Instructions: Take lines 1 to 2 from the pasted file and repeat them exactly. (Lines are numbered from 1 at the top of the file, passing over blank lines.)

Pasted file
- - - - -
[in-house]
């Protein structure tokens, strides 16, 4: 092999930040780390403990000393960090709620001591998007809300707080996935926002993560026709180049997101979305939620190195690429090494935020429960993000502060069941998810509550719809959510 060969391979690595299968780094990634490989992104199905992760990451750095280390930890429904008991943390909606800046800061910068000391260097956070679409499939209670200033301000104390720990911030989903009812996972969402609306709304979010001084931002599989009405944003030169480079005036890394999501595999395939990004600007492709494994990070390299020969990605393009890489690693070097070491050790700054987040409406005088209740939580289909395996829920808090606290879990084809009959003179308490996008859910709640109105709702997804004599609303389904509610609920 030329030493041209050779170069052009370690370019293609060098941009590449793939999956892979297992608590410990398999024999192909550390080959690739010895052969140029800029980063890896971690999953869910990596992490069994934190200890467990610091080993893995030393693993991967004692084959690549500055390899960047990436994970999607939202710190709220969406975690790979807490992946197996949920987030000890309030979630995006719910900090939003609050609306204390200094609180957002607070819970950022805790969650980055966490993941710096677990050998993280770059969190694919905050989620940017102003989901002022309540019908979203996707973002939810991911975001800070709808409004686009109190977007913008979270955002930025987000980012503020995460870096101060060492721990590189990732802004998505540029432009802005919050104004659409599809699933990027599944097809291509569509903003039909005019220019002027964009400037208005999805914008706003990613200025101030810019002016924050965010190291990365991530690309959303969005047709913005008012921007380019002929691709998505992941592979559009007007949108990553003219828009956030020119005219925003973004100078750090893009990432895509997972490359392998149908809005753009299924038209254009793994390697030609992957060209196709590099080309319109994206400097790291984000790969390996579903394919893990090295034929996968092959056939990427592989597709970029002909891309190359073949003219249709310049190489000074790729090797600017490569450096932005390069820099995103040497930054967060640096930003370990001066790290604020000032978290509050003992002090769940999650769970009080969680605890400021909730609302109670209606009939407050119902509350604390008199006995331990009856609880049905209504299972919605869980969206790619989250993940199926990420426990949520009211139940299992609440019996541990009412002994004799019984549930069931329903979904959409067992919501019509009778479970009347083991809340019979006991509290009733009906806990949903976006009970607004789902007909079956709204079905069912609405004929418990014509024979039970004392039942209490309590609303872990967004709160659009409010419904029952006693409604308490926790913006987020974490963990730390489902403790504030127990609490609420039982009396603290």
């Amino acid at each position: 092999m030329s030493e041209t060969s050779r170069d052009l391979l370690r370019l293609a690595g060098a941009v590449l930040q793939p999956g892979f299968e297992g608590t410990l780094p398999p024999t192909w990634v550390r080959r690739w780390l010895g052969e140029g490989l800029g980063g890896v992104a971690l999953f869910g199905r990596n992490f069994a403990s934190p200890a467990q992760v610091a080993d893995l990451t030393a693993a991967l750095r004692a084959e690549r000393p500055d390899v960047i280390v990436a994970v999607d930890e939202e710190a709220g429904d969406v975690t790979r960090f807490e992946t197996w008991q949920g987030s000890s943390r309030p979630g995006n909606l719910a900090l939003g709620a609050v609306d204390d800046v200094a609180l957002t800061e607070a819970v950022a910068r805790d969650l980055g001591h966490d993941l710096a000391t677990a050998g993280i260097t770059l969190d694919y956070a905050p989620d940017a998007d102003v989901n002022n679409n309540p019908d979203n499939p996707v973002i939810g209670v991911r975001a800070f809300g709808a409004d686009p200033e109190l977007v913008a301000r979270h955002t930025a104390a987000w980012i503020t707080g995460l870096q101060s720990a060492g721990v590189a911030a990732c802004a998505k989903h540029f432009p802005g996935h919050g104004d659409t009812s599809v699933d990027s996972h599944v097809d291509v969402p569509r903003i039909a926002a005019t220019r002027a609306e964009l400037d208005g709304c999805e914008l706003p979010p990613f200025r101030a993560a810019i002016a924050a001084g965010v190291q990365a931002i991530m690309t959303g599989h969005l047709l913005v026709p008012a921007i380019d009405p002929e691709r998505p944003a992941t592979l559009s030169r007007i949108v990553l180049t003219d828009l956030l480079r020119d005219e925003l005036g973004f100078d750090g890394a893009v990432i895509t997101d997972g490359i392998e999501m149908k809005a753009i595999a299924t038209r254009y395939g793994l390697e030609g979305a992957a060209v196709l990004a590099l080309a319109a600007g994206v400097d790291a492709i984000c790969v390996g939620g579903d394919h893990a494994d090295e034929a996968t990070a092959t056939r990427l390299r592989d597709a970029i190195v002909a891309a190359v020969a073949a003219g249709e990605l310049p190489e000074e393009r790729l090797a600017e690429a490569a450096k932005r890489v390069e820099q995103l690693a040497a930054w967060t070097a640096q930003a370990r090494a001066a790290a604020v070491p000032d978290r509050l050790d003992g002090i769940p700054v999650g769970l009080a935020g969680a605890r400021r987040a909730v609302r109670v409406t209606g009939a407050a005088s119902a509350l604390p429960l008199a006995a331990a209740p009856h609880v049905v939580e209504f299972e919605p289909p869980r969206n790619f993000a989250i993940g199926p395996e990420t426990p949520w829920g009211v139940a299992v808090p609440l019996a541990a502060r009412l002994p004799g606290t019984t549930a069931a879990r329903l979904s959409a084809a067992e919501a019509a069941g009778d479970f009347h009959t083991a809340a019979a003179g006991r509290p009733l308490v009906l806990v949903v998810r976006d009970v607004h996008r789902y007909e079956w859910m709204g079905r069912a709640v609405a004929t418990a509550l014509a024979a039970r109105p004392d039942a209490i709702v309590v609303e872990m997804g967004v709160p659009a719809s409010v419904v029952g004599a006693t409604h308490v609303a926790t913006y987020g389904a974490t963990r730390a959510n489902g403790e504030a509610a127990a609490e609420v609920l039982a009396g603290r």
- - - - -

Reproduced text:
[in-house]
């Protein structure tokens, strides 16, 4: 092999930040780390403990000393960090709620001591998007809300707080996935926002993560026709180049997101979305939620190195690429090494935020429960993000502060069941998810509550719809959510 060969391979690595299968780094990634490989992104199905992760990451750095280390930890429904008991943390909606800046800061910068000391260097956070679409499939209670200033301000104390720990911030989903009812996972969402609306709304979010001084931002599989009405944003030169480079005036890394999501595999395939990004600007492709494994990070390299020969990605393009890489690693070097070491050790700054987040409406005088209740939580289909395996829920808090606290879990084809009959003179308490996008859910709640109105709702997804004599609303389904509610609920 030329030493041209050779170069052009370690370019293609060098941009590449793939999956892979297992608590410990398999024999192909550390080959690739010895052969140029800029980063890896971690999953869910990596992490069994934190200890467990610091080993893995030393693993991967004692084959690549500055390899960047990436994970999607939202710190709220969406975690790979807490992946197996949920987030000890309030979630995006719910900090939003609050609306204390200094609180957002607070819970950022805790969650980055966490993941710096677990050998993280770059969190694919905050989620940017102003989901002022309540019908979203996707973002939810991911975001800070709808409004686009109190977007913008979270955002930025987000980012503020995460870096101060060492721990590189990732802004998505540029432009802005919050104004659409599809699933990027599944097809291509569509903003039909005019220019002027964009400037208005999805914008706003990613200025101030810019002016924050965010190291990365991530690309959303969005047709913005008012921007380019002929691709998505992941592979559009007007949108990553003219828009956030020119005219925003973004100078750090893009990432895509997972490359392998149908809005753009299924038209254009793994390697030609992957060209196709590099080309319109994206400097790291984000790969390996579903394919893990090295034929996968092959056939990427592989597709970029002909891309190359073949003219249709310049190489000074790729090797600017490569450096932005390069820099995103040497930054967060640096930003370990001066790290604020000032978290509050003992002090769940999650769970009080969680605890400021909730609302109670209606009939407050119902509350604390008199006995331990009856609880049905209504299972919605869980969206790619989250993940199926990420426990949520009211139940299992609440019996541990009412002994004799019984549930069931329903979904959409067992919501019509009778479970009347083991809340019979006991509290009733009906806990949903976006009970607004789902007909079956709204079905069912609405004929418990014509024979039970004392039942209490309590609303872990967004709160659009409010419904029952006693409604308490926790913006987020974490963990730390489902403790504030127990609490609420039982009396603290």